The striking black-and-yellow Townsend's Warbler is named for American naturalist and collector John Kirk Townsend, who first described this bird in 1834 during an expedition crossing the Rockies to reach the Pacific Ocean. Townsend also first described the Mountain Plover, Chestnut-collared Longspur, Sage Thrasher, and the namesake Townsend's Solitaire, a slim, long-tailed thrush.
One Big Evolutionary Family
The Townsend's Warbler is part of a larger "superspecies" — a group of bird species that are closely related, but developed in geographic isolation from each other. The Townsend's Warbler, along with the Hermit, Golden-cheeked, Black-throated Green, and Black-throated Gray Warblers, is considered part of the Black-throated Green superspecies, or virens group.
The Townsend's and Hermit Warblers in particular are very closely related, and the two hybridize where their breeding ranges overlap along the Oregon and Washington state borders. This hybrid zone appears to be shifting northward as the more aggressive Townsend's Warbler outcompetes the Hermit Warbler, in much the same way that the Blue-winged Warbler appears to be displacing the Golden-winged Warbler in the East.
Continued research on Townsend's/Hermit Warbler ranges and hybridization could shed more light on this ongoing evolutionary change. Are these two birds actually one species? Will they continue to hybridize in the same zone and with the same frequency, or will one species "swamp" the other to the point where one species disappears?
Cool Forest Bird
Townsend's Warblers breed in coniferous forests from southern Alaska and northwestern Canada south into the Pacific Northwest region of the United States. Most are migratory, with different populations of the species wintering in two separate areas. Some Townsend's Warblers winter along the West Coast from Oregon south to Mexico's Baja Peninsula, while others move further south to the highlands of central Mexico and Central America.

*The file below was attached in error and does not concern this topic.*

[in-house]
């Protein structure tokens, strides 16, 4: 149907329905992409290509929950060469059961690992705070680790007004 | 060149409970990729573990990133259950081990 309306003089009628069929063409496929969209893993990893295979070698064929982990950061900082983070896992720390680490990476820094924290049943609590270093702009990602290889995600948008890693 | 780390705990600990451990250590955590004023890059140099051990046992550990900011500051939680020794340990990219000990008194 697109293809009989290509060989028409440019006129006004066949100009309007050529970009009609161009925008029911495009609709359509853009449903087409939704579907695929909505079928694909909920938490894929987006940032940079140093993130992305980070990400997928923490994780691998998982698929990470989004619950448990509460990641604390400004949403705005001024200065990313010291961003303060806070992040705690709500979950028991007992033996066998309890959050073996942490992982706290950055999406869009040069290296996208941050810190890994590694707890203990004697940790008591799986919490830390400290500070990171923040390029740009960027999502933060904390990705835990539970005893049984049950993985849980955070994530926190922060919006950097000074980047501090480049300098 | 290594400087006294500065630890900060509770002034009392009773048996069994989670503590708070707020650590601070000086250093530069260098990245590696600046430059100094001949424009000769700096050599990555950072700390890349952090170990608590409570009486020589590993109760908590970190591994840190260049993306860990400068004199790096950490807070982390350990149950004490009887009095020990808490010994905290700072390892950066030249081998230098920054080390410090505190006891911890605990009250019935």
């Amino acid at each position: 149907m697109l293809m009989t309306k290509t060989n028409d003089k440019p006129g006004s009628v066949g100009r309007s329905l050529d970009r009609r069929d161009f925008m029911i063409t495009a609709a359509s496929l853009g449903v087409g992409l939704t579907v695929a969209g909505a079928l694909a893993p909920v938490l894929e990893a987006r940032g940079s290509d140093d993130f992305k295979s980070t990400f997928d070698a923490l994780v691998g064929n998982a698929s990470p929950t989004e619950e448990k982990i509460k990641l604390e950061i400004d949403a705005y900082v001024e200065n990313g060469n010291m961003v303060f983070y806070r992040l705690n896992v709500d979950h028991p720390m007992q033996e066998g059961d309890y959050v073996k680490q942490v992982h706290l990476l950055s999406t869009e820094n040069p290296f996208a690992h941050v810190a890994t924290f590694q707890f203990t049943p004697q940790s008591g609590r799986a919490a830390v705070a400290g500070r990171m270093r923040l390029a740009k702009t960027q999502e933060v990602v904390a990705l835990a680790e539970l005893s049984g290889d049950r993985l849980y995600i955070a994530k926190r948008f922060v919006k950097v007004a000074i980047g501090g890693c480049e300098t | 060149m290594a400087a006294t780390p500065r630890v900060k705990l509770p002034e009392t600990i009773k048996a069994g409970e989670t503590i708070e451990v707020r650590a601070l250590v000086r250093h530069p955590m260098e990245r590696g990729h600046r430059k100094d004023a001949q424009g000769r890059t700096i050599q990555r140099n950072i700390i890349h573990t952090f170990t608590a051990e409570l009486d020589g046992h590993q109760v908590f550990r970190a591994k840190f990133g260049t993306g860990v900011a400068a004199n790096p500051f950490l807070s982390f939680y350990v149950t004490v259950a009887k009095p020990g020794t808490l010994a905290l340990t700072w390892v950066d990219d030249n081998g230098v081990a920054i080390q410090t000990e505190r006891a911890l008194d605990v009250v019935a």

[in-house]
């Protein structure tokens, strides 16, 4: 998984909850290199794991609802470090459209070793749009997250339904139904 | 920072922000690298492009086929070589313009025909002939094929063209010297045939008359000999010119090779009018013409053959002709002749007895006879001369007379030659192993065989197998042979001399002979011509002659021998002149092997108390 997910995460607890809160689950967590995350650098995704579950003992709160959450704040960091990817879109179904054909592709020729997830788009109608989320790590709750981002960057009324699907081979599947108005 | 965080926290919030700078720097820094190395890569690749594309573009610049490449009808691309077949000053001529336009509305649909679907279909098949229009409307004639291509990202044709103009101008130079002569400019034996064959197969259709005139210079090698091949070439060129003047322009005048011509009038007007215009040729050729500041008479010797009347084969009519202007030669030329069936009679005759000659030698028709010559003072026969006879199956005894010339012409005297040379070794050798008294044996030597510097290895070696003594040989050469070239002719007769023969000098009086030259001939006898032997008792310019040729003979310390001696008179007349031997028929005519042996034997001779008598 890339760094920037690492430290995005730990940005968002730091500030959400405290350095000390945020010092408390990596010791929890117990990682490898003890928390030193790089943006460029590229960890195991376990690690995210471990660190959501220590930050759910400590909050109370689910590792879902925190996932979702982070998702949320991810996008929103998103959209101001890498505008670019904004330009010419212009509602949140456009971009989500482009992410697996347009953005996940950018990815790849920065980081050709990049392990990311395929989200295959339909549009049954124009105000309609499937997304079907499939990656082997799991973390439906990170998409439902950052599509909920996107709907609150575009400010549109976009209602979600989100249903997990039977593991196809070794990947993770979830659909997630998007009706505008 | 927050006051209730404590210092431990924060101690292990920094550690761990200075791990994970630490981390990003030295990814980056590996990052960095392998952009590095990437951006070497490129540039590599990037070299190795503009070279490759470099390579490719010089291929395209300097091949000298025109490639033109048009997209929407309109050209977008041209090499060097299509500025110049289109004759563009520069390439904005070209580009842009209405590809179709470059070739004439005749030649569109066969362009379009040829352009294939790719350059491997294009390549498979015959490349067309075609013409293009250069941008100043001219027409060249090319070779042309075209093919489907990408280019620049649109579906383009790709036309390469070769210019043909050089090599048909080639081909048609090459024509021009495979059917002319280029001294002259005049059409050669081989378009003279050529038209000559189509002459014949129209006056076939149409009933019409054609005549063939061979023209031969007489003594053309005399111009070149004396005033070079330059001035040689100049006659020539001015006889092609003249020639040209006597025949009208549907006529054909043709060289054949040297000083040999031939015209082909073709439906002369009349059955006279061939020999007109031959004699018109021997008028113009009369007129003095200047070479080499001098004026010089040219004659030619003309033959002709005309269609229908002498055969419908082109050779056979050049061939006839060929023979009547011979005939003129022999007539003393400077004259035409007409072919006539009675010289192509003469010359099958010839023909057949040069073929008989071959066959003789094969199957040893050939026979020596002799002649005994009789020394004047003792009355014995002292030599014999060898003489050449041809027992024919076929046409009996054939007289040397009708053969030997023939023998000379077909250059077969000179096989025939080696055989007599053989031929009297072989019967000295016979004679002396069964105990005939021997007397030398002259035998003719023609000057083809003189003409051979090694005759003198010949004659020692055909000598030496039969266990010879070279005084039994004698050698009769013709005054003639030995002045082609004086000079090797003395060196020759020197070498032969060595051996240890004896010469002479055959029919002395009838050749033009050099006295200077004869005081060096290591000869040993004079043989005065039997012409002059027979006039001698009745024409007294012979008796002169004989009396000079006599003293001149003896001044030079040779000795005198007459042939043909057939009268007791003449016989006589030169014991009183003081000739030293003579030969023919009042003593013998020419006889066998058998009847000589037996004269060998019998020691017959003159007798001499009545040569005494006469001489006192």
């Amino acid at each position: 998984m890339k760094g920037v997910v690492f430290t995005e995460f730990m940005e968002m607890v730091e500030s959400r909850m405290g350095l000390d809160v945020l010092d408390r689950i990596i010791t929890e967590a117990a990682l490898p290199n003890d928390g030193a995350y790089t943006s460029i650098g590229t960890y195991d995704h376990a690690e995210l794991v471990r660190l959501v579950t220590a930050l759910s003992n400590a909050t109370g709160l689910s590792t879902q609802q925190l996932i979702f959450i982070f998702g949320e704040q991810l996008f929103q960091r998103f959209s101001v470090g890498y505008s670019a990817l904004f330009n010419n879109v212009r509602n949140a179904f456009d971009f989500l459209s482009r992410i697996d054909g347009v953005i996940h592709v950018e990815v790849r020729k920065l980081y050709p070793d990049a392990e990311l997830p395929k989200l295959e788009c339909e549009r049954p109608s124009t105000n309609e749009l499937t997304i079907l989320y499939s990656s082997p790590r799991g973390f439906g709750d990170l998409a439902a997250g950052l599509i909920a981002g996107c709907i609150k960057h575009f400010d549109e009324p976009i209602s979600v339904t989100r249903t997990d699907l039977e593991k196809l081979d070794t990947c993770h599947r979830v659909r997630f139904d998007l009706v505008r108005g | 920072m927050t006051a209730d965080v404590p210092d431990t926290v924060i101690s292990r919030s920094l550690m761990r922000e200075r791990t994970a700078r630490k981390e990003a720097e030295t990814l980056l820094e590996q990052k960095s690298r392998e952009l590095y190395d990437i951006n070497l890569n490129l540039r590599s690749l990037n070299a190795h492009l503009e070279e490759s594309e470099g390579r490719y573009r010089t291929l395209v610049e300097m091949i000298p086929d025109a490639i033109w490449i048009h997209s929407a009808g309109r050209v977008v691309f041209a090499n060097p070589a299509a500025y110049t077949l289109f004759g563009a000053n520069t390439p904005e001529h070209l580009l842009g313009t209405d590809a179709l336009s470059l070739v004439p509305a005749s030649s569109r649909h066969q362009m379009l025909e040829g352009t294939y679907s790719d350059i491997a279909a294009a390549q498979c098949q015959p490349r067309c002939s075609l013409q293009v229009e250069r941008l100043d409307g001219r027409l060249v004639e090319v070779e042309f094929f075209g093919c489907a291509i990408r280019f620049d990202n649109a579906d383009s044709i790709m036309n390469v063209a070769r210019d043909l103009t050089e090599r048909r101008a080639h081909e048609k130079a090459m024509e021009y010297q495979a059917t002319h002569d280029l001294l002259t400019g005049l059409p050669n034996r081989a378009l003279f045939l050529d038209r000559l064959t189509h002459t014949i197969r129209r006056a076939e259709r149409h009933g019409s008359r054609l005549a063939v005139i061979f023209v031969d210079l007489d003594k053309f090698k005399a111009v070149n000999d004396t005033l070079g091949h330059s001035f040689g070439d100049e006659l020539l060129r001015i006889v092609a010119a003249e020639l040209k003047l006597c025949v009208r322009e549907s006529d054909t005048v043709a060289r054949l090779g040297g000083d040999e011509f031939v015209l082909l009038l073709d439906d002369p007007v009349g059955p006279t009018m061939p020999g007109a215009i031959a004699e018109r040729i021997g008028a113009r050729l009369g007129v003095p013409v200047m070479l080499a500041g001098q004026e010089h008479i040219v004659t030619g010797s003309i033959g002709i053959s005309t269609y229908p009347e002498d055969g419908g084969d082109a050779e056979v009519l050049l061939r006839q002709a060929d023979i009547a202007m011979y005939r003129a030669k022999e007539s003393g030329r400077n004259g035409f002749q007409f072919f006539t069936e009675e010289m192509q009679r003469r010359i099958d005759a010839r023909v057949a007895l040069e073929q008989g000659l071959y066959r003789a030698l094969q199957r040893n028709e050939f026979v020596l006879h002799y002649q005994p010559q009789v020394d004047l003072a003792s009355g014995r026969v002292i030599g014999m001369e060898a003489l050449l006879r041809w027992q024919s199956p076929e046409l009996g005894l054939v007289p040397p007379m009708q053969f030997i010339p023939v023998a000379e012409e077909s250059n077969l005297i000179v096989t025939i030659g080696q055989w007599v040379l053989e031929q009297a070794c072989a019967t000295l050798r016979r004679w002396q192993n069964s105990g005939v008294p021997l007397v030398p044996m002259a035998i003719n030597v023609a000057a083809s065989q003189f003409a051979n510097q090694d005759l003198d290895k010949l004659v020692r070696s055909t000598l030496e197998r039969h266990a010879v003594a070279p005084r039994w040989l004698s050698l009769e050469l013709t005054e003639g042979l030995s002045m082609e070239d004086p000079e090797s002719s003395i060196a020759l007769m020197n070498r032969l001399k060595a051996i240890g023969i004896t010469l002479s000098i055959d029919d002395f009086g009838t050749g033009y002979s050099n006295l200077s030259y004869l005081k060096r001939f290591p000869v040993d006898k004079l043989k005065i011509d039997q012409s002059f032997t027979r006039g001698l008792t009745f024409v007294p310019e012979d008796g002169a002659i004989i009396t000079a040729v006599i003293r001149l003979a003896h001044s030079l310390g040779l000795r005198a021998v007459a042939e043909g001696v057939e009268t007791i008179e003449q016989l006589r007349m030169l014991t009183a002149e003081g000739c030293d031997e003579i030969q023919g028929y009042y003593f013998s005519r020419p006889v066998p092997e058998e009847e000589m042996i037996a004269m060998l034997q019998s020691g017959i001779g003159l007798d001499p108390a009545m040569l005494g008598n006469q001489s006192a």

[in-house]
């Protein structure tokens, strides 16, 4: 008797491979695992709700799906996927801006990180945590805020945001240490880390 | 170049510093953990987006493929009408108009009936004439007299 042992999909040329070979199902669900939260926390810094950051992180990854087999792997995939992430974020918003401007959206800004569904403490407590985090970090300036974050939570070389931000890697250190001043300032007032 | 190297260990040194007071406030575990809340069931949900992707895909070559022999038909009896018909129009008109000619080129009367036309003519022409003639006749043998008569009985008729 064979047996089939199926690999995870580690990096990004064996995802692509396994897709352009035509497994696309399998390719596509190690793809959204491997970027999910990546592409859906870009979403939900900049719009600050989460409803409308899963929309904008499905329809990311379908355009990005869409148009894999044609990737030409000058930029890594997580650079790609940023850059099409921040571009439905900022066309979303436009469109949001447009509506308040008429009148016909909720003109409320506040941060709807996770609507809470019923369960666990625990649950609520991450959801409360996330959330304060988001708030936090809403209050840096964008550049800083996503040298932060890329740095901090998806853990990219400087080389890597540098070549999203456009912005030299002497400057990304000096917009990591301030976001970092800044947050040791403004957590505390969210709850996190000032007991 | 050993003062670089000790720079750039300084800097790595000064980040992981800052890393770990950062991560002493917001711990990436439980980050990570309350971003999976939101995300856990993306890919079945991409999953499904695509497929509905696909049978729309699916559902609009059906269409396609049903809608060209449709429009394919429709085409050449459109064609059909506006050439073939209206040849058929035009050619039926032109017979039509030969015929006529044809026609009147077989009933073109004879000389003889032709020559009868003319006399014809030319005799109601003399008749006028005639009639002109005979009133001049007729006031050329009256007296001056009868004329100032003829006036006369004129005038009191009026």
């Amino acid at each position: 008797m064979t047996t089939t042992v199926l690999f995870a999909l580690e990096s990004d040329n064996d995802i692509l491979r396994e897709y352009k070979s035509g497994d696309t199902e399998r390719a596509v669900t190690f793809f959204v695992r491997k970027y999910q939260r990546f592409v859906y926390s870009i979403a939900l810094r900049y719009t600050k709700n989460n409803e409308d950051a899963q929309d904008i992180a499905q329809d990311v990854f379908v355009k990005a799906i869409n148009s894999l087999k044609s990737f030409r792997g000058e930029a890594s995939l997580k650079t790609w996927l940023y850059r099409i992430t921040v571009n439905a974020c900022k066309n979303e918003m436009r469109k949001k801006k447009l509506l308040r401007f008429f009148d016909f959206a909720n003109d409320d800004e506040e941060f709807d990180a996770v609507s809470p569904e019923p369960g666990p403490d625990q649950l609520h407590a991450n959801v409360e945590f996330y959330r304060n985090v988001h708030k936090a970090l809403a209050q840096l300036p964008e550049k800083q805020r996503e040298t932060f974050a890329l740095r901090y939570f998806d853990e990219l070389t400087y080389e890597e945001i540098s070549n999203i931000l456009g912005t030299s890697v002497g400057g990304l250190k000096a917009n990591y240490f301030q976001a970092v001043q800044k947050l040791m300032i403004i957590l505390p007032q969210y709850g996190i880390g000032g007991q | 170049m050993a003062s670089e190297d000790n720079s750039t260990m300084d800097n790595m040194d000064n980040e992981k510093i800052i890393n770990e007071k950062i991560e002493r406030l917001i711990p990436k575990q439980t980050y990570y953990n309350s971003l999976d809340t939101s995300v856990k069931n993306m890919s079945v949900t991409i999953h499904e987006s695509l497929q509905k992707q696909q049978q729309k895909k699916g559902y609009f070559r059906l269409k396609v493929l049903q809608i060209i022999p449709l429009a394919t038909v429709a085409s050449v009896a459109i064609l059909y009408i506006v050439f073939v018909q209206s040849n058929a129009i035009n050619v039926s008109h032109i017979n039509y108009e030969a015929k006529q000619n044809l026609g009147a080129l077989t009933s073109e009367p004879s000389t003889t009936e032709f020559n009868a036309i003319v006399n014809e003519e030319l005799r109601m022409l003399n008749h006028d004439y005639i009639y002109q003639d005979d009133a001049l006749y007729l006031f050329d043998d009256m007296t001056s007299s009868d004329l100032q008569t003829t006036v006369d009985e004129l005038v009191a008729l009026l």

Male Townsend's Warblers begin singing even before they leave their wintering grounds. Listen to this species' buzzy song here:
(Audio by Peter Boesman XC322907. Accessible at www.xeno-canto.org/322907)
During the breeding season, Townsend's Warblers usually feed high in the forest canopy, gleaning insects and spiders from foliage, and darting out to catch flying insects mid-air. They may forage low in bushes and shrubs, particularly just before they migrate, or even pursue prey on the ground.
Like the Cape May Warbler, the Townsend's Warbler switches to a nectar-rich diet on its wintering grounds, particularly favoring “honeydew,” a sugary substance produced by scale insects. Individuals will fiercely defend territories around trees infested with these insects. These warblers also feed on berries, and visit bird feeders for suet and sometimes seeds. Wintering Townsend's Warblers are often seen feeding in mixed flocks with other bird species.
Conservation in Changing Times
Although Townsend's Warbler populations remain stable, this species is predicted to lose large parts of its breeding range due to climate change. Like so many bird species, it's also at risk from habitat loss.
ABC continues to advocate for the conservation of old-growth forests in the Pacific Northwest, which provide breeding habitat for the Townsend's Warbler and many other species, including the Spotted Owl and Marbled Murrelet. Our BirdScapes approach to conservation maintains habitat for Neotropical migrants, and with our partners we protect many species in reserves, including at Mexico's El Carricito Reserve, where wintering Townsend's Warblers share upland pine-oak forests with other migrants, such as the Western Tanager and Rufous Hummingbird, as well as resident species including the Eared Quetzal.
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